Swedish engineering group Sandvik has demonstrated its advanced production techniques in a very original way. Knowing that guitar smashing is a legendary practice, the firm defied the impossible and created the first smash-proof 3D printed guitar in the world. Best part? They challenged guitar player and smasher Yngwie Malmsteen to try it!
“We don’t make products for consumers, so people don’t realize how far in the forefront our methods are.” said Klas Forsström, President of Sandvik Machining Solutions. “Creating a smash-proof guitar for a demanding musician like Malmsteen highlights the capabilities we bring to all complex manufacturing challenges.”
The Smash-proof guitar challenge
In order to put its resistance to test, Sandvik challenged Swedish rock legend Yngwie Malmsteen to break it. The next film shows Malmsteen trying to destroy the guitar in front of a crowd in a rock club outside Miami:
“This guitar is a beast! Sandvik is obviously on top of their game. They put the work in, they do their hours, I can relate to that,” Malmsteen said. “The result is amazing. I gave everything I had, but it was impossible to smash.”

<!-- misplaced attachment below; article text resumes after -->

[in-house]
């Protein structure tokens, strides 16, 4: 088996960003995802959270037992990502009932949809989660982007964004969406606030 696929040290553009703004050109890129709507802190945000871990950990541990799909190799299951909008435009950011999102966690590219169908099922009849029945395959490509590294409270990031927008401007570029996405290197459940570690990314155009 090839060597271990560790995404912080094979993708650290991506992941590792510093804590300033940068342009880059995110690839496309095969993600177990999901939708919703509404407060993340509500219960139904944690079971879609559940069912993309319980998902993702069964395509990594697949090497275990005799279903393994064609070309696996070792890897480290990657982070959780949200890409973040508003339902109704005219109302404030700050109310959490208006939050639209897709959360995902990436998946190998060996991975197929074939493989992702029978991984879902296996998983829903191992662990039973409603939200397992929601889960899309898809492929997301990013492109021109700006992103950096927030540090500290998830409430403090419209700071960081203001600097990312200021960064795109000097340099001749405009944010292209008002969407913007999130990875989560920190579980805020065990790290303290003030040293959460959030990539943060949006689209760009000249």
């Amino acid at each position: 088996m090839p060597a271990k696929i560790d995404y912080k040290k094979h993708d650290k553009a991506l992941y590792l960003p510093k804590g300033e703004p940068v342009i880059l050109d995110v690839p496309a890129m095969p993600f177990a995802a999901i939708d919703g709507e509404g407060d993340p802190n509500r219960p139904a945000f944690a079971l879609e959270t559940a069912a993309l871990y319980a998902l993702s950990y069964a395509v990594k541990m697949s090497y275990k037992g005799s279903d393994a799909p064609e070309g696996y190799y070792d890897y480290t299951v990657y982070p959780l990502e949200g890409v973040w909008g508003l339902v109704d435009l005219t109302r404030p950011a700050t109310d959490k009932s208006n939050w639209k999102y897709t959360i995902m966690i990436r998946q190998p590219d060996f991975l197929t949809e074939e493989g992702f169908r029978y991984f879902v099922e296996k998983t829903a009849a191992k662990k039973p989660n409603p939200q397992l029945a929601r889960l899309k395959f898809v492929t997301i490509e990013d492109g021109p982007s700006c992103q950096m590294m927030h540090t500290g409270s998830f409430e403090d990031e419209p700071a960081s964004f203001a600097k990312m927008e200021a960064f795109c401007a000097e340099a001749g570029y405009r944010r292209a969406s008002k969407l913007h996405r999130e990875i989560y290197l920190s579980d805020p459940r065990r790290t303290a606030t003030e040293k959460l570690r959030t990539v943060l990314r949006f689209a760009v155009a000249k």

Behind of the smash proof design
Sandvik engineers got help from renowned guitar designer Andy Holt, of Drewman Guitars so they would Malmsteen’s exacting musical standards and his lightning-fast playing style. Before building stage, Sandvik employed the same simulation processes that car makers use to digitally test vehicles for crashing.
“We’ve had to innovate from the top down. There’s not a single part of this guitar that has been made before. It’s a piece of art, really”, points out Holt.
The instrument has a titanium body 3D printed with Direct Metal Laser Sintering (DMLS) technology. In fact, each layer of the smash proof guitar body is thinner than a human hair. On the other hand, the guitar’s neck and fretboard were manufactured with hyper-duplex steel technology. Sandvik actually used a solid block of recycled stainless steel for these.
Then, guitar’s volume knobs and tailpiece which anchors the strings, were created using 3D printing. But even more incredible is the back of the guitar’s neck, which is hollowed out from the inside and is only 1mm thick in places!
About the project, additive manufacturing engineer at Sandvik, Amelie Norrby, expressed:
“Additive manufacturing allows us to build highly complex designs in small production runs. It lets us create lighter, stronger and more flexible components with internal structures that would be impossible to mill traditionally. And it is more sustainable because you only use the material you need for the component, minimising waste.”
Watch the making of the world’s first smash-proof 3D printed guitar:
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